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Thread: What is hybrid vehicles real fuel economy

  1. #1 What is hybrid vehicles real fuel economy 
    Forum Professor
    Join Date
    Apr 2009
    I`ve seen quite different info on fuel economy of HEVs.
    For example this site Fuel Economy: Where the Energy Goes
    states that loses for braking are 4-5% and for idling just 3% in
    combined city/highway cycle.
    If those loses are such negligible why to bother with hybrids?
    Does anyone has real HEV and could tell here how much economy
    in reality does it give?

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  3. #2  
    Forum Ph.D.
    Join Date
    Jun 2011
    Behind the enlightening rod.
    Energy recovered from braking can be used to help accelerate, so smaller chemical fuel engine operating in optimized range is another savings. Poor acceleration, though, there will be no exciting hybrid drag races for quite some time. Small loss there.

    The bravest are surely those who have the clearest vision of what is before them, glory and danger alike, and yet notwithstanding go out to meet it.- Thucydides
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  4. #3  
    M is offline
    Forum Junior
    Join Date
    Sep 2006
    Braking is a smaller part of it, but 5% seems understated. Most losses are inherent to the cycle (the Otto cycle for gas engines only gives you about 30% efficiency under ideal conditions), but I would expect the losses due to braking to be more significant than stated in the article. Think about it this way. You accelerate the car to a certain speed (incurring a lot of loss), you cruise (incurring some more loss), and then you decelerate to zero. The deceleration destroys the lot of perfectly good kinetic energy to zero without any benefit. That's a loss of 100% of kinetic energy. My gut feeling says that should count more than 5% of total loss, unless the kinetic energy of your car accounts for only 5% of the consumed energy (a scary thought I can't rule out). Braking is not the main selling point of hybrids, though. In fact, most so-called hybrids don't even have a regenerative braking system (real hybrids, like the Prius, do). The Otto engine is just embarassingly inefficient. The smaller you keep the contribution of the Otto engine, the better, but no one wants to drive a car with less than 100 HP any more. The electric motor allows you to use a smaller Otto engine and boost it when absolutely needed. Of course, all power still comes from combustion, but the hybrid approach allows for a smarter management of that power (and therefore let's you get away with having a smaller combustion engine).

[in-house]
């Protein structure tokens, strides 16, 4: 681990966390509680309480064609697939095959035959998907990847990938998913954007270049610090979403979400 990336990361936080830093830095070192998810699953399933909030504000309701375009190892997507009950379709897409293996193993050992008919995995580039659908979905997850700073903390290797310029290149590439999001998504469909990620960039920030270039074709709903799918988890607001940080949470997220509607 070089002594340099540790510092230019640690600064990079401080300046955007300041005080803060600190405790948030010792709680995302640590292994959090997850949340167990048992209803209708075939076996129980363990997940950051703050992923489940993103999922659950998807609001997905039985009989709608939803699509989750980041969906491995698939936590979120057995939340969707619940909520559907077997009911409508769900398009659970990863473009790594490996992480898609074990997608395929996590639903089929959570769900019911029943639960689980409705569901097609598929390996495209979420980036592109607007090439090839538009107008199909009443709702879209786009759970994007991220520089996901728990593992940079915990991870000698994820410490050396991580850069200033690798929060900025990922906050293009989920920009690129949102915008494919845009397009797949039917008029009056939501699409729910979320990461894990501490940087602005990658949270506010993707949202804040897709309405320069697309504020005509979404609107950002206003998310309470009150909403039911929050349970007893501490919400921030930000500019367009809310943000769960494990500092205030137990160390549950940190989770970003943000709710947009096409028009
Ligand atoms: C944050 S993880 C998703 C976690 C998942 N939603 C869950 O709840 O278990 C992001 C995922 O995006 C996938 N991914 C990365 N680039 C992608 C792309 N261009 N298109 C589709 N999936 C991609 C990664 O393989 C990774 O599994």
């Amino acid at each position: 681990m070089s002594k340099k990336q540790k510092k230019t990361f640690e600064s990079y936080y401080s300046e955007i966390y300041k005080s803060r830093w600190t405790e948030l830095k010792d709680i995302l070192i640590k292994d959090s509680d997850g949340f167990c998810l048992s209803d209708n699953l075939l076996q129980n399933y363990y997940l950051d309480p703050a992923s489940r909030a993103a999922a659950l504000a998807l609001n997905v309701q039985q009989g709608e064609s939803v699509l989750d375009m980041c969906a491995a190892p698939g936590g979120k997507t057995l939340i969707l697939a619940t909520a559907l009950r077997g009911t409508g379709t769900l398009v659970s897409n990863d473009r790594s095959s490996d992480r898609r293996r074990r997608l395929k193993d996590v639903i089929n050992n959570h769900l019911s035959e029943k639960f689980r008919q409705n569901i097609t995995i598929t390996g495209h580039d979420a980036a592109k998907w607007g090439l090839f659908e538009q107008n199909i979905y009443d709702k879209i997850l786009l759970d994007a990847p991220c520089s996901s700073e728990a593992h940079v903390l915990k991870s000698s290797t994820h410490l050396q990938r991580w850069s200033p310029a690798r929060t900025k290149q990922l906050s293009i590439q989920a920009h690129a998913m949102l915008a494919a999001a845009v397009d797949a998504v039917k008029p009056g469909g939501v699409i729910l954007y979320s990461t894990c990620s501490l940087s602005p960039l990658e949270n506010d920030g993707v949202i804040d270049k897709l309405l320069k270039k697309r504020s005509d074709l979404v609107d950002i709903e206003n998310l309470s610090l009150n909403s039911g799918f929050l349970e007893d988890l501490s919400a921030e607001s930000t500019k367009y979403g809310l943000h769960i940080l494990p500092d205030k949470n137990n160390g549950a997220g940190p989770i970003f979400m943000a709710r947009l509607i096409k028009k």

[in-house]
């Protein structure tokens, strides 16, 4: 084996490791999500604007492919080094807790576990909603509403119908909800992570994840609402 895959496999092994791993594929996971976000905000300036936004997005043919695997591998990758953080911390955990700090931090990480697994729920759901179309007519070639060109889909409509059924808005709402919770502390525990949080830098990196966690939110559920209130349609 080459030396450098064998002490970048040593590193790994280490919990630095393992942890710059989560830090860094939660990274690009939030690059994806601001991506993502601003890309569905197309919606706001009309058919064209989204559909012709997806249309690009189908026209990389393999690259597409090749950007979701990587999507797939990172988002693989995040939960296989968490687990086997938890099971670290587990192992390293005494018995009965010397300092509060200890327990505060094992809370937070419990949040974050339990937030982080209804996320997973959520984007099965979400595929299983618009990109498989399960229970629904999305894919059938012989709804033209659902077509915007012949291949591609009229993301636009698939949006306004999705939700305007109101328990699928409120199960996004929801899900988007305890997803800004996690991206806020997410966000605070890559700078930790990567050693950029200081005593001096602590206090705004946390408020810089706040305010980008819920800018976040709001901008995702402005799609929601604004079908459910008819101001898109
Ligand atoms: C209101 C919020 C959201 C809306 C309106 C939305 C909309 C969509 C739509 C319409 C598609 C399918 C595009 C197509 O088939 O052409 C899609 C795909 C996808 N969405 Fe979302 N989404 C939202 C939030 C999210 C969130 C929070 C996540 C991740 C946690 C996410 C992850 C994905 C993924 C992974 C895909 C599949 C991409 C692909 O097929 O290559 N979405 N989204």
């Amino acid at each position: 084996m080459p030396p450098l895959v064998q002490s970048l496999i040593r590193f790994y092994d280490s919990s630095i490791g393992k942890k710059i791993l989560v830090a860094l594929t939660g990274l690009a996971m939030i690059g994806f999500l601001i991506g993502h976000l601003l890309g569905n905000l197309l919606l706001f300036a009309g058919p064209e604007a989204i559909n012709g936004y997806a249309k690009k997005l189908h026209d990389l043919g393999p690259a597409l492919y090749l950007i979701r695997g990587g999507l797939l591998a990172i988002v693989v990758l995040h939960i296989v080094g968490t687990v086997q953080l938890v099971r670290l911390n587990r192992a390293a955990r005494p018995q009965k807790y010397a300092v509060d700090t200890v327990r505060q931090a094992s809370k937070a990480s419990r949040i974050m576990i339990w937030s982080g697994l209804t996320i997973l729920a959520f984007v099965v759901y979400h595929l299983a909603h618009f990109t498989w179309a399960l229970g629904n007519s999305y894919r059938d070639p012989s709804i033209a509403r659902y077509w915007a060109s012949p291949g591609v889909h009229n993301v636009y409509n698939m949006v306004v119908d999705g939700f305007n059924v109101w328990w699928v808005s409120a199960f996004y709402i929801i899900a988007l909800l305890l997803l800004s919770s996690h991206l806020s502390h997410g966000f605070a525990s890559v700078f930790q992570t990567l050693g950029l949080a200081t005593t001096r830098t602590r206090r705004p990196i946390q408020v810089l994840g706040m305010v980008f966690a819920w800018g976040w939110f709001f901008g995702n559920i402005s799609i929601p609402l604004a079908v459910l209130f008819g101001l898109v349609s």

For fuel efficiency statistics of various car models, check out this website:
    Fuelly | Share and Compare Your MPG
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  5. #4  
    Comet Dust Collector Moderator
    Join Date
    Mar 2011
    New Jersey, USA
    Actual overall Prius results are 48-50 mpg.

    Energy is not only recovered during braking, but when coasting to a stop. (In fact, the actual energy used by the brake pads is wasted as heat). When I drive Ann's car, I make it a game to see how little braking I can actually get away with by timing lights and traffic to maximum energy recovery benefit. On a good day, I can average 52 mpg.
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